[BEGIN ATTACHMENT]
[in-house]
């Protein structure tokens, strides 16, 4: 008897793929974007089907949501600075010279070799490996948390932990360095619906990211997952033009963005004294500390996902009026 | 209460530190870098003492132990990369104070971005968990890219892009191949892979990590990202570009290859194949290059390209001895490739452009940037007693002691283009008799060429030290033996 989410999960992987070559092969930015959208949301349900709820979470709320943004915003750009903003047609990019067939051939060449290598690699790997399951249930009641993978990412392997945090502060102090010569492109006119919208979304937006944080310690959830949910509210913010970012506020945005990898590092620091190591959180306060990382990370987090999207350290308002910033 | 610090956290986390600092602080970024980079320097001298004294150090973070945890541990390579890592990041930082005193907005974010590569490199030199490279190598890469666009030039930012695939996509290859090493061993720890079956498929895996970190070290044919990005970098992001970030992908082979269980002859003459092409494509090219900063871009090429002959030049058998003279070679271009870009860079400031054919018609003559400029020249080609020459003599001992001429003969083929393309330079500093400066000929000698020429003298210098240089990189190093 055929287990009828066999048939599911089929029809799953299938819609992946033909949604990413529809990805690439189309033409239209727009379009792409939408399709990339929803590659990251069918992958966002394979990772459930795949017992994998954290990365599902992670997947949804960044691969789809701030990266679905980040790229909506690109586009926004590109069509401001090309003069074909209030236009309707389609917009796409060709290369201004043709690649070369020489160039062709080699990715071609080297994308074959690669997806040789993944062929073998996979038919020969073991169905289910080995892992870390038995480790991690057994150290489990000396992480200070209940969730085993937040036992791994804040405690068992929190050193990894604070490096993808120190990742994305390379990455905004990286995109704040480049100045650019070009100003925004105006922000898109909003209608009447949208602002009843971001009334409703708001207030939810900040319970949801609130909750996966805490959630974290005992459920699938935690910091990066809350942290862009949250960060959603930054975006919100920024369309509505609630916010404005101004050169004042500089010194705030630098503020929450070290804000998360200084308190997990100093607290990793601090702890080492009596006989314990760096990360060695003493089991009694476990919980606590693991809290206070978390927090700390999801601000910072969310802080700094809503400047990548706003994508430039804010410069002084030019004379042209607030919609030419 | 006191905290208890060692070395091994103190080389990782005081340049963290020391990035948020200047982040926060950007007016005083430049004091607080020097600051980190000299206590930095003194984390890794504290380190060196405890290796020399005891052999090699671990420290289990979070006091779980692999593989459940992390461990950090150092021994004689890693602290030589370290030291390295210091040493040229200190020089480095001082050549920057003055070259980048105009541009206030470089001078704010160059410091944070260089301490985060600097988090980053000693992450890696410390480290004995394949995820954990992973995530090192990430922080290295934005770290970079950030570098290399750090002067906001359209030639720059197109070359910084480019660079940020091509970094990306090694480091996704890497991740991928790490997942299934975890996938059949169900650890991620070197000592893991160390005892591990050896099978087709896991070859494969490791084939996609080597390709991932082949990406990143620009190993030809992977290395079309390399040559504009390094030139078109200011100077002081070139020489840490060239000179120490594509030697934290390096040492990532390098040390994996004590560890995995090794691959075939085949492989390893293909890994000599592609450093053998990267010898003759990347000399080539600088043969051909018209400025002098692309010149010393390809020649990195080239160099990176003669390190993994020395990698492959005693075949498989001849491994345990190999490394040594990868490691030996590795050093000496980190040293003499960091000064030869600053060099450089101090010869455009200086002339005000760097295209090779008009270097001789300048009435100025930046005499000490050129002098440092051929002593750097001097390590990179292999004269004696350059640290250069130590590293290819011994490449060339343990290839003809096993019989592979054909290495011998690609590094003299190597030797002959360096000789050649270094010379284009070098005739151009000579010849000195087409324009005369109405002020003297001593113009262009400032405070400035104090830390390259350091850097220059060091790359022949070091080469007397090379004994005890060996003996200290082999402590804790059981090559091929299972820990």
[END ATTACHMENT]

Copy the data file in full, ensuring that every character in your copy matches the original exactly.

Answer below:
[in-house]
């Protein structure tokens, strides 16, 4: 008897793929974007089907949501600075010279070799490996948390932990360095619906990211997952033009963005004294500390996902009026 | 209460530190870098003492132990990369104070971005968990890219892009191949892979990590990202570009290859194949290059390209001895490739452009940037007693002691283009008799060429030290033996 989410999960992987070559092969930015959208949301349900709820979470709320943004915003750009903003047609990019067939051939060449290598690699790997399951249930009641993978990412392997945090502060102090010569492109006119919208979304937006944080310690959830949910509210913010970012506020945005990898590092620091190591959180306060990382990370987090999207350290308002910033 | 610090956290986390600092602080970024980079320097001298004294150090973070945890541990390579890592990041930082005193907005974010590569490199030199490279190598890469666009030039930012695939996509290859090493061993720890079956498929895996970190070290044919990005970098992001970030992908082979269980002859003459092409494509090219900063871009090429002959030049058998003279070679271009870009860079400031054919018609003559400029020249080609020459003599001992001429003969083929393309330079500093400066000929000698020429003298210098240089990189190093 055929287990009828066999048939599911089929029809799953299938819609992946033909949604990413529809990805690439189309033409239209727009379009792409939408399709990339929803590659990251069918992958966002394979990772459930795949017992994998954290990365599902992670997947949804960044691969789809701030990266679905980040790229909506690109586009926004590109069509401001090309003069074909209030236009309707389609917009796409060709290369201004043709690649070369020489160039062709080699990715071609080297994308074959690669997806040789993944062929073998996979038919020969073991169905289910080995892992870390038995480790991690057994150290489990000396992480200070209940969730085993937040036992791994804040405690068992929190050193990894604070490096993808120190990742994305390379990455905004990286995109704040480049100045650019070009100003925004105006922000898109909003209608009447949208602002009843971001009334409703708001207030939810900040319970949801609130909750996966805490959630974290005992459920699938935690910091990066809350942290862009949250960060959603930054975006919100920024369309509505609630916010404005101004050169004042500089010194705030630098503020929450070290804000998360200084308190997990100093607290990793601090702890080492009596006989314990760096990360060695003493089991009694476990919980606590693991809290206070978390927090700390999801601000910072969310802080700094809503400047990548706003994508430039804010410069002084030019004379042209607030919609030419 | 006191905290208890060692070395091994103190080389990782005081340049963290020391990035948020200047982040926060950007007016005083430049004091607080020097600051980190000299206590930095003194984390890794504290380190060196405890290796020399005891052999090699671990420290289990979070006091779980692999593989459940992390461990950090150092021994004689890693602290030589370290030291390295210091040493040229200190020089480095001082050549920057003055070259980048105009541009206030470089001078704010160059410091944070260089301490985060600097988090980053000693992450890696410390480290004995394949995820954990992973995530090192990430922080290295934005770290970079950030570098290399750090002067906001359209030639720059197109070359910084480019660079940020091509970094990306090694480091996704890497991740991928790490997942299934975890996938059949169900650890991620070197000592893991160390005892591990050896099978087709896991070859494969490791084939996609080597390709991932082949990406990143620009190993030809992977290395079309390399040559504009390094030139078109200011100077002081070139020489840490060239000179120490594509030697934290390096040492990532390098040390994996004590560890995995090794691959075939085949492989390893293909890994000599592609450093053998990267010898003759990347000399080539600088043969051909018209400025002098692309010149010393390809020649990195080239160099990176003669390190993994020395990698492959005693075949498989001849491994345990190999490394040594990868490691030996590795050093000496980190040293003499960091000064030869600053060099450089101090010869455009200086002339005000760097295209090779008009270097001789300048009435100025930046005499000490050129002098440092051929002593750097001097390590990179292999004269004696350059640290250069130590590293290819011994490449060339343990290839003809096993019989592979054909290495011998690609590094003299190597030797002959360096000789050649270094010379284009070098005739151009000579010849000195087409324009005369109405002020003297001593113009262009400032405070400035104090830390390259350091850097220059060091790359022949070091080469007397090379004994005890060996003996200290082999402590804790059981090559091929299972820990």